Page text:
This is a more poetic take on living abroad, written a while back, but posted here today to commemorate the start of the National Write Your Novel in a Month initiative, which is a real kick-start for all those wannabe creative writers out there (we know who we are!).
I am running on the border between France and Switzerland. This scraggly bit of grass could be French and that root I just jumped over might be Swiss. I don’t have my passport tucked into my running tights, so I shouldn’t stray too much onto the Swiss side, but the French side is a bit shadier and therefore muddier… and who can tell where the exact border is anyway? In my many runs through these woods, I have come across deer and wild boar, but only once did I see an old stone border marker from the 19th century. And the borders have been subtly redefined since many times over.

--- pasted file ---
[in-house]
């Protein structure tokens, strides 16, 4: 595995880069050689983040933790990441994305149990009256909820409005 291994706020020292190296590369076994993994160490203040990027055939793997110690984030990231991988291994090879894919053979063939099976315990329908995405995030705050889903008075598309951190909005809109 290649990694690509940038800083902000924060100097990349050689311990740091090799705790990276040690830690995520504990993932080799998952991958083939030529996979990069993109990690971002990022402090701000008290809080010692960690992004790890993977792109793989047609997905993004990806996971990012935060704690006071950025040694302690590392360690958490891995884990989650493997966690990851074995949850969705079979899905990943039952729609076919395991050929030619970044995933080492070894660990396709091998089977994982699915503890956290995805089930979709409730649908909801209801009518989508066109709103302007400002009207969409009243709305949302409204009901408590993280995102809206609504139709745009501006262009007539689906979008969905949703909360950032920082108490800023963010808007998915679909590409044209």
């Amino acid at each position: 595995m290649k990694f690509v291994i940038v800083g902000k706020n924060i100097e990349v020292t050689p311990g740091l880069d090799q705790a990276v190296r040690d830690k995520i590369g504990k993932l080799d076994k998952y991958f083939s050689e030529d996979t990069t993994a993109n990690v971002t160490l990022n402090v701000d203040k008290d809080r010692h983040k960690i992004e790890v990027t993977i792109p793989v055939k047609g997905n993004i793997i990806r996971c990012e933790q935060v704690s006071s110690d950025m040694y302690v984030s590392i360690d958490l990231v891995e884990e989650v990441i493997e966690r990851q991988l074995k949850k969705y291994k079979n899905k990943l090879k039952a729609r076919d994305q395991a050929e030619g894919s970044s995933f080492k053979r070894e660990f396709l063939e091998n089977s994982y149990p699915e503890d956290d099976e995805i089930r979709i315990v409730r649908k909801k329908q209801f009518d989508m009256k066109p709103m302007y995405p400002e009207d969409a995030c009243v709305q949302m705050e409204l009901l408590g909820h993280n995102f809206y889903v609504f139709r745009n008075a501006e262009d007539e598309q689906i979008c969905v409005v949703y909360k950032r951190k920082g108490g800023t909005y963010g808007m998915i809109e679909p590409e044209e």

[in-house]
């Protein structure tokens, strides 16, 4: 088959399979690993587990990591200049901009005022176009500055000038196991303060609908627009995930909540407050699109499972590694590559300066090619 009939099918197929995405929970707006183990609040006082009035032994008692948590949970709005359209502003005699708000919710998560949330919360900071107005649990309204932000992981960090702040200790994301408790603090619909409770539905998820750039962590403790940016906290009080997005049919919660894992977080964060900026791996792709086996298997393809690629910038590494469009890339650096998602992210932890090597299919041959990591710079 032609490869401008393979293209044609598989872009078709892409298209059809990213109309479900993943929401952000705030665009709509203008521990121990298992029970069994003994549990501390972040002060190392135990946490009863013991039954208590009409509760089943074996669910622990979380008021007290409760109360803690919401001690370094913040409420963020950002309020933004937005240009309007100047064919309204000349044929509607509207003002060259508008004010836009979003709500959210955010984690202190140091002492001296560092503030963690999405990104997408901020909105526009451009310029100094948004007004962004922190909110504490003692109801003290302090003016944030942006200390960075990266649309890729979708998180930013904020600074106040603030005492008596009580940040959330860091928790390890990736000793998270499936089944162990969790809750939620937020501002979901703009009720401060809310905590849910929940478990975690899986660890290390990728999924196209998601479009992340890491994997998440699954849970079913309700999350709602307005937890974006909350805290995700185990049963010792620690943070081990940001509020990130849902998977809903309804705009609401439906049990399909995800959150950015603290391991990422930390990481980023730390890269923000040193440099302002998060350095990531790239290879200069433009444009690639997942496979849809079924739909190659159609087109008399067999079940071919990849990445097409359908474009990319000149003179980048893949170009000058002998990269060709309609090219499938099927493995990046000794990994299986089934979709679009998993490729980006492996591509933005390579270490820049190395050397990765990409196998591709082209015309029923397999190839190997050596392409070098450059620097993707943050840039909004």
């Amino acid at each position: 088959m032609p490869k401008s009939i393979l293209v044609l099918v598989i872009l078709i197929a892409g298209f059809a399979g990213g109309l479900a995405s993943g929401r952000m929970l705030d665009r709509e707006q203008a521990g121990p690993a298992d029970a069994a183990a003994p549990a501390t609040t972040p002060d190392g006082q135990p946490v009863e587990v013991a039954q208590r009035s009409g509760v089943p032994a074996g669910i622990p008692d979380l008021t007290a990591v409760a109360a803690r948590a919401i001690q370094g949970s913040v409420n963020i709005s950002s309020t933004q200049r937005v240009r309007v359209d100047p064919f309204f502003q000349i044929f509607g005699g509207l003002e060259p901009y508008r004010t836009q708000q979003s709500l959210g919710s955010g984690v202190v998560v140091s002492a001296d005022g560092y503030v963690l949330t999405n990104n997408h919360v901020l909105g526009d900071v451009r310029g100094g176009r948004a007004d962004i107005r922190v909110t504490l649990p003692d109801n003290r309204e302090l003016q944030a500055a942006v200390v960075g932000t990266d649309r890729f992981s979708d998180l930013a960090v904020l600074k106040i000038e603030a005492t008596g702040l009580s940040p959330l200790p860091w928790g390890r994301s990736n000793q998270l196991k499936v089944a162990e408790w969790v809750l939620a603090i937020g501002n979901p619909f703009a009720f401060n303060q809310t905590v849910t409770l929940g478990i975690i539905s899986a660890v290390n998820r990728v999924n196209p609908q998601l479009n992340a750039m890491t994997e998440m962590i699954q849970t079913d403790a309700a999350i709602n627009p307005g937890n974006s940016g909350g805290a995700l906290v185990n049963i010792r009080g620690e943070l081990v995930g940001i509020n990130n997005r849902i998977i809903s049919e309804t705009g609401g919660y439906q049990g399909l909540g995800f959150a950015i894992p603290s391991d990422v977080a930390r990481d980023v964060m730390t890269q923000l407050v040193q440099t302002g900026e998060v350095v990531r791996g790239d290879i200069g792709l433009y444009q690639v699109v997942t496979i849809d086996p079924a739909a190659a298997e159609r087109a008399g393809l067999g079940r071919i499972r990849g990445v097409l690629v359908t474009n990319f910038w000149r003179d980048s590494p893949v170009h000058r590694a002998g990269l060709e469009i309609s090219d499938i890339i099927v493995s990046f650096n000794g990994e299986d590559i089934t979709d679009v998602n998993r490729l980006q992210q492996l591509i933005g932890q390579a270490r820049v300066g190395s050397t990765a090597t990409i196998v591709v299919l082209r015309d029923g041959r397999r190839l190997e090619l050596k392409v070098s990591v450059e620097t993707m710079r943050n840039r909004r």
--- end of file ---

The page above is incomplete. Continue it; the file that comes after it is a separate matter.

Hard to believe this area was fiercely contested in the past between the Savoyards (on the French side) and the Swiss. It is now so peaceful, just a few runners, cyclists and elderly people walking their dogs. I rejoice in the warm autumn sun, crane my neck to catch a glimpse of the Jura mountains to the left, then automatically turn to the right to see if Mont Blanc is visible today. Shame, too hazy. But it will still be there tomorrow and the day after.
As I jog through the vineyards pregnant with fat grapes, I give myself a mental hug and congratulate myself for living in such a beautiful place. I feel grateful, not smug, even as I boast on Facebook about our perfect mountain view from the balcony. It has taken me more than a year to adapt to my surroundings, but now I wish I could live here forever.